6

I'm wondering how I would say something along the lines of "Okay? What's your point?", if that exists in French.

3
  • 5
    You are not likely to find an interrogation point after "okay" in this context; a comma or (rare) an exclamation point, is usual.
    – LPH
    Jan 17 at 15:05
  • 4
    You probably need to add a little bit of context of what the intended meaning is, as depending on intonation and context, this could be "dismissive" (like what you are saying seems to be quite irrelevant) or on the contrary be an actual request for clarification. This could make some translations more or less relevant.
    – jcaron
    Jan 18 at 14:08
  • You may want to specify the locale. My guess is that Quebec French, French in France and perhaps other locales have different colloquialisms for something like this.
    – Flydog57
    Jan 18 at 18:00

10 Answers 10

11

Some context might help, but here are a couple additional suggestions. During a discussion, you could just say "et ?". For "Okay", you could also use "oui ?", pronounced ouiiiiii. Both should be pronounced as questions, with the tone going up at the end. But the longer suggestions in the other answers are more likely to fit your need.

One could be tempted to translate as "Et alors ?". I did not mention this at first because it would usually correspond to "so what?", but as @Kaiido explains in a comment, if you look and sound interested when you say it (as opposed to bored or dismissive), it can work just fine.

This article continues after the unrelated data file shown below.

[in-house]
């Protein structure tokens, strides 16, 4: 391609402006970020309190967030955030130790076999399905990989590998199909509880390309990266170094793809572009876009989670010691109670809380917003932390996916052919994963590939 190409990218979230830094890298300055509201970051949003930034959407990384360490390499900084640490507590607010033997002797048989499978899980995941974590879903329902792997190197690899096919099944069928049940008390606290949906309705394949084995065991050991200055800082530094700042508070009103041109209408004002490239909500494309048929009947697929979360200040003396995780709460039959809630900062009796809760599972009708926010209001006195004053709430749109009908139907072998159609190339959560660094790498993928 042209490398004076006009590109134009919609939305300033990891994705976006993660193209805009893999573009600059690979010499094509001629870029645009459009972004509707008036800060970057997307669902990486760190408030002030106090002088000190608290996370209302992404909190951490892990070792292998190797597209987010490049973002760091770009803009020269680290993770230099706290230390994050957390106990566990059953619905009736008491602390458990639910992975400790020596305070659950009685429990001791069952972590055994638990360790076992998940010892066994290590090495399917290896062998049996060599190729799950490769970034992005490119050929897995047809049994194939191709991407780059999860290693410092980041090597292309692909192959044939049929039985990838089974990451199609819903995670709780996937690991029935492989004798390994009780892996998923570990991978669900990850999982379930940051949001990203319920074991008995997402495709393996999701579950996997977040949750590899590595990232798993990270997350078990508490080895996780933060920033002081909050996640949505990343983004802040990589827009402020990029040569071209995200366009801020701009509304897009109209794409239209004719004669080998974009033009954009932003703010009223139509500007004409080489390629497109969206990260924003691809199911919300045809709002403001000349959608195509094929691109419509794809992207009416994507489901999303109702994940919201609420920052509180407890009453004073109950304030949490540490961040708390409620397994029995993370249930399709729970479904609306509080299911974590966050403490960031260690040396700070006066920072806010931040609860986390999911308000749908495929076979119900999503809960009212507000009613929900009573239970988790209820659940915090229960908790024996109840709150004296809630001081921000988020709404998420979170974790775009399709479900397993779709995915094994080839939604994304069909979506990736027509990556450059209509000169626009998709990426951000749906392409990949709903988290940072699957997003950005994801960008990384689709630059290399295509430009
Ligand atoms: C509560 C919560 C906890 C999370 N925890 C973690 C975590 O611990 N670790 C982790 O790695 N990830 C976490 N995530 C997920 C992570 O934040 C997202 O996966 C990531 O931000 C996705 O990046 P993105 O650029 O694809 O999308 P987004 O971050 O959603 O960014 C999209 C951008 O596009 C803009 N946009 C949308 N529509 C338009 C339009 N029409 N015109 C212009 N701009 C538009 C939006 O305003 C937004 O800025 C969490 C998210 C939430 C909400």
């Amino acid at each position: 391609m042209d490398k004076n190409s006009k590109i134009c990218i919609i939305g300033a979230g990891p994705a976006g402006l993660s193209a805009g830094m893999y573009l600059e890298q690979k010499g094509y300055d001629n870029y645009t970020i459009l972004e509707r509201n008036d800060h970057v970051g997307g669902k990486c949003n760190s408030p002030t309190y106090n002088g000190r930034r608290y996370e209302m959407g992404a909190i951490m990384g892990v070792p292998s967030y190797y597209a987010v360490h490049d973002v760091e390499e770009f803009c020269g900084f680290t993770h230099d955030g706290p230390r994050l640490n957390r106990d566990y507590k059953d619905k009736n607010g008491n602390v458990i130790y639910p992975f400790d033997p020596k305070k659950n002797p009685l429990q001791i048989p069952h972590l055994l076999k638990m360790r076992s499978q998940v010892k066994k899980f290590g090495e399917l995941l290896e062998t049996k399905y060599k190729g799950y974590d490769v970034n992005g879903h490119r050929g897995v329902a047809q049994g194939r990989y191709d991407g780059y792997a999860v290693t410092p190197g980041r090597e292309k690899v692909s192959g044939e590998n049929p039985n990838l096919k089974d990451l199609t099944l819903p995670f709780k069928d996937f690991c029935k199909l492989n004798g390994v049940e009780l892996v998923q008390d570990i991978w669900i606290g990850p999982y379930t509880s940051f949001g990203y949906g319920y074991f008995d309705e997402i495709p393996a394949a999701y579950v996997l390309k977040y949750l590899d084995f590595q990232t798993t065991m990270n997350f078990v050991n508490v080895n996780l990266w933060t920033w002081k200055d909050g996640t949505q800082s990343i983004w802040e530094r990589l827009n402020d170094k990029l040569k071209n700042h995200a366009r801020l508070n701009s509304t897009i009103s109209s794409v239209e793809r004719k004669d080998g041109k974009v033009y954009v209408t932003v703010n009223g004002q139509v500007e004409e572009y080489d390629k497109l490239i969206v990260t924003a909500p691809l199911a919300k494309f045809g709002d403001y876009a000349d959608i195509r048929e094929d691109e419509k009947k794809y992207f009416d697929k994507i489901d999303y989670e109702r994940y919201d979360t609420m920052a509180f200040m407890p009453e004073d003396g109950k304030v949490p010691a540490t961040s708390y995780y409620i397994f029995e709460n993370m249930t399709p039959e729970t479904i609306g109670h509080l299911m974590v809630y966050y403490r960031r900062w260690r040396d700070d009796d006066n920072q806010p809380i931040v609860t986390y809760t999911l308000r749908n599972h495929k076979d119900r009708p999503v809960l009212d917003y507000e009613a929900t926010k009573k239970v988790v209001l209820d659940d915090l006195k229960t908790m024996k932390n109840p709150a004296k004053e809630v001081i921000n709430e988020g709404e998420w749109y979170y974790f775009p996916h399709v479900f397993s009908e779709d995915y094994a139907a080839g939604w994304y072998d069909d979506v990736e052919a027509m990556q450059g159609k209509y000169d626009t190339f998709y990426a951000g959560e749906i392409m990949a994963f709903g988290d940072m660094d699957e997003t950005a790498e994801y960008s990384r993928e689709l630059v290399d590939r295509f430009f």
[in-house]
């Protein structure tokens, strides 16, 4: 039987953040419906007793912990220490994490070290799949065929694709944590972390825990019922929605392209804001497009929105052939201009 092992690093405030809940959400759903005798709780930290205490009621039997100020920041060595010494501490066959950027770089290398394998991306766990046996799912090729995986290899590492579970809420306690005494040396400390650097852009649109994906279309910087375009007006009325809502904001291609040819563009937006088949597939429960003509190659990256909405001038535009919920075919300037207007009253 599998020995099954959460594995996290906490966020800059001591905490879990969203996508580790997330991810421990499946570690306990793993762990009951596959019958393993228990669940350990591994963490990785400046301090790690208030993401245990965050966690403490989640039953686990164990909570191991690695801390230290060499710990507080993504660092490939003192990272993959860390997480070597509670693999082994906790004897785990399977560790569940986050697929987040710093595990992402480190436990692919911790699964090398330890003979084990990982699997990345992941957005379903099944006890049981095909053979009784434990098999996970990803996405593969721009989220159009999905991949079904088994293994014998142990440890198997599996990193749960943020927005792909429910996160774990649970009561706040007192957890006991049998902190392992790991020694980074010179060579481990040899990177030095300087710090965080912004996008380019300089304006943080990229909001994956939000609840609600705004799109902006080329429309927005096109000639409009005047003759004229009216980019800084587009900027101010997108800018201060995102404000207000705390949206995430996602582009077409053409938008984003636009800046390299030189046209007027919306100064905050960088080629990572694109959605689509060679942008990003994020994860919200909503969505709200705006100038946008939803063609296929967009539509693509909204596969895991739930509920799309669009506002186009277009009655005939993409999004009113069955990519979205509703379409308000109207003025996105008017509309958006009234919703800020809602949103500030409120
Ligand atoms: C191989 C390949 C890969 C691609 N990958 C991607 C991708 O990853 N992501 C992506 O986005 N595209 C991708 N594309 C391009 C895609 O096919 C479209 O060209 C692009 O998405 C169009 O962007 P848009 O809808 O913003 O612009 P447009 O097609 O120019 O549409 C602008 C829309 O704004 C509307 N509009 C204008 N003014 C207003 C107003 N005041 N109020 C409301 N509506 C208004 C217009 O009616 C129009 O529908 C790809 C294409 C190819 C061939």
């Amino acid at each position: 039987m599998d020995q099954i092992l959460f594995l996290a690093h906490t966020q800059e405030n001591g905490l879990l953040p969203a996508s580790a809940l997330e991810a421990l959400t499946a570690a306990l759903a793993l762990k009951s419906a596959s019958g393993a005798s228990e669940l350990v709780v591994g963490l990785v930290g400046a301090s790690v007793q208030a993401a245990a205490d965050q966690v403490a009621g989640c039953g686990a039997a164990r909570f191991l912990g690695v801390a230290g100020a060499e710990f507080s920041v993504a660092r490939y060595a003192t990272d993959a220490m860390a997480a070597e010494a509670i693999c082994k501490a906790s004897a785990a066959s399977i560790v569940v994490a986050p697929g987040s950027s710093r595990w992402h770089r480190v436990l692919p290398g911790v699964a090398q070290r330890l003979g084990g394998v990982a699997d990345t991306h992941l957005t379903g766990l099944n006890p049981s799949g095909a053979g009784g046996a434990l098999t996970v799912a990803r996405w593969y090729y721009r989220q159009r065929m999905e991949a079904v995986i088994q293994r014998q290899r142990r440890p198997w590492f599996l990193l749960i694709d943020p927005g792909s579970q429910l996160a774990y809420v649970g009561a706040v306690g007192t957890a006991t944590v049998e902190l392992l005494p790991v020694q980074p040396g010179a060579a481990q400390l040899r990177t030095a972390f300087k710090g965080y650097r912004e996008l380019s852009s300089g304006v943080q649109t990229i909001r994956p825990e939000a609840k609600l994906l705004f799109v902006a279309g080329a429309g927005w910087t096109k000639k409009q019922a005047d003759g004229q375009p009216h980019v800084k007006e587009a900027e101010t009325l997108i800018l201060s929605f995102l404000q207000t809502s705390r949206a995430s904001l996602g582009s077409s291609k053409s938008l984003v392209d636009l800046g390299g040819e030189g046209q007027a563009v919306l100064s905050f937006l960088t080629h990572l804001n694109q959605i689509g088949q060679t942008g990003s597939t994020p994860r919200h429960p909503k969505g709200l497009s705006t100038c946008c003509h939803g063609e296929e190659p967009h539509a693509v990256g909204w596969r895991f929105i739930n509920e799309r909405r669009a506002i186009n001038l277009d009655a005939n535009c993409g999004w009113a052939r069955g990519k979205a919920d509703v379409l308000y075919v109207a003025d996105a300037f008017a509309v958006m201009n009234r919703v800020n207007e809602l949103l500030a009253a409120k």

"Et donc ?", as suggested by @Aaron, nicely avoids the connotation of "et alors ?" while specifically asking about the missing "point".

6
  • 8
    I feel "et alors ?" is the most natural equivalent for the whole idiom.
    – Kaiido
    Jan 18 at 0:22
  • @Thélée_Lavoie that completly depends on the intonation used. You may make an "Et alors ?" sounds very much interested as in "hurry up, tell me what happens next", and indeed you can also make it sound like a bored "So what?". Still, most of the times I I heard the full "où tu veux en venir" were either from people used to speak in English in their every-day life, or from drama translators. I believe we usually leave it implied.
    – Kaiido
    Jan 18 at 2:37
  • @Kaiido I updated my answer to mention this (I had purposefully left it out originally, but changed my mind after reading the discussion). Let me know if you write it as your own answer, I'll drop that paragraph. It seems similar to traktor's answer, but more modern / different region. Jan 18 at 8:21